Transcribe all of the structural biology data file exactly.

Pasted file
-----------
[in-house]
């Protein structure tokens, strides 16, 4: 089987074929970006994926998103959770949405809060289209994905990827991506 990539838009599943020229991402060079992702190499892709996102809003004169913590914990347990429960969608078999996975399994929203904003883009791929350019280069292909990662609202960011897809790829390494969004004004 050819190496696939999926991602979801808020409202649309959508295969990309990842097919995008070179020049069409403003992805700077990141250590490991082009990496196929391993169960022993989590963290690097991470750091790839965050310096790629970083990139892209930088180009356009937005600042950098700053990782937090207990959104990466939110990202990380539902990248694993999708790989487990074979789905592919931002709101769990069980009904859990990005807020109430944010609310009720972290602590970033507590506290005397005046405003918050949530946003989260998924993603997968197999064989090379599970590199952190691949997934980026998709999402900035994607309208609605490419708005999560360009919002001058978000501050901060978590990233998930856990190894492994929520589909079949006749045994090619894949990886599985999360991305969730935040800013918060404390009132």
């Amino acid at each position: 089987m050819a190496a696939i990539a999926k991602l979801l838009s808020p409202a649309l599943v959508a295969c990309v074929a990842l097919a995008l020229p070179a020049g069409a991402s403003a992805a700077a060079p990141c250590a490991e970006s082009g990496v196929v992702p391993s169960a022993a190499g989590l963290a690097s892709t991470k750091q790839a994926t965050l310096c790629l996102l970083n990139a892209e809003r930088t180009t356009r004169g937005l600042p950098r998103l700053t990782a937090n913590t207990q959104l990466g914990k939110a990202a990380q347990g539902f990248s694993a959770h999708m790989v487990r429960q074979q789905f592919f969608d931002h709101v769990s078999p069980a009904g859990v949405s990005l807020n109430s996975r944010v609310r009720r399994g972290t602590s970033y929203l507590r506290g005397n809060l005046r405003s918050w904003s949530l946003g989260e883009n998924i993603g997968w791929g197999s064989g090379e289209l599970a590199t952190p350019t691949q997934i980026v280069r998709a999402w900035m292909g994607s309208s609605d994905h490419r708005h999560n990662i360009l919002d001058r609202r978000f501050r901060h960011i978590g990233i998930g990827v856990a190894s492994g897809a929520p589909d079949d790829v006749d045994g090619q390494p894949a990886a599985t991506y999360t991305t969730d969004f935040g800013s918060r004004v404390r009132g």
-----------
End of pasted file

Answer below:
[in-house]
């Protein structure tokens, strides 16, 4: 089987074929970006994926998103959770949405809060289209994905990827991506 990539838009599943020229991402060079992702190499892709996102809003004169913590914990347990429960969608078999996975399994929203904003883009791929350019280069292909990662609202960011897809790829390494969004004004 050819190496696939999926991602979801808020409202649309959508295969990309990842097919995008070179020049069409403003992805700077990141250590490991082009990496196929391993169960022993989590963290690097991470750091790839965050310096790629970083990139892209930088180009356009937005600042950098700053990782937090207990959104990466939110990202990380539902990248694993999708790989487990074979789905592919931002709101769990069980009904859990990005807020109430944010609310009720972290602590970033507590506290005397005046405003918050949530946003989260998924993603997968197999064989090379599970590199952190691949997934980026998709999402900035994607309208609605490419708005999560360009919002001058978000501050901060978590990233998930856990190894492994929520589909079949006749045994090619894949990886599985999360991305969730935040800013918060404390009132």
């Amino acid at each position: 089987m050819a190496a696939i990539a999926k991602l979801l838009s808020p409202a649309l599943v959508a295969c990309v074929a990842l097919a995008l020229p070179a020049g069409a991402s403003a992805a700077a060079p990141c250590a490991e970006s082009g990496v196929v992702p391993s169960a022993a190499g989590l963290a690097s892709t991470k750091q790839a994926t965050l310096c790629l996102l970083n990139a892209e809003r930088t180009t356009r004169g937005l600042p950098r998103l700053t990782a937090n913590t207990q959104l990466g914990k939110a990202a990380q347990g539902f990248s694993a959770h999708m790989v487990r429960q074979q789905f592919f969608d931002h709101v769990s078999p069980a009904g859990v949405s990005l807020n109430s996975r944010v609310r009720r399994g972290t602590s970033y929203l507590r506290g005397n809060l005046r405003s918050w904003s949530l946003g989260e883009n998924i993603g997968w791929g197999s064989g090379e289209l599970a590199t952190p350019t691949q997934i980026v280069r998709a999402w900035m292909g994607s309208s609605d994905h490419r708005h999560n990662i360009l919002d001058r609202r978000f501050r901060h960011i978590g990233i998930g990827v856990a190894s492994g897809a929520p589909d079949d790829v006749d045994g090619q390494p894949a990886a599985t991506y999360t991305t969730d969004f935040g800013s918060r004004v404390r009132g």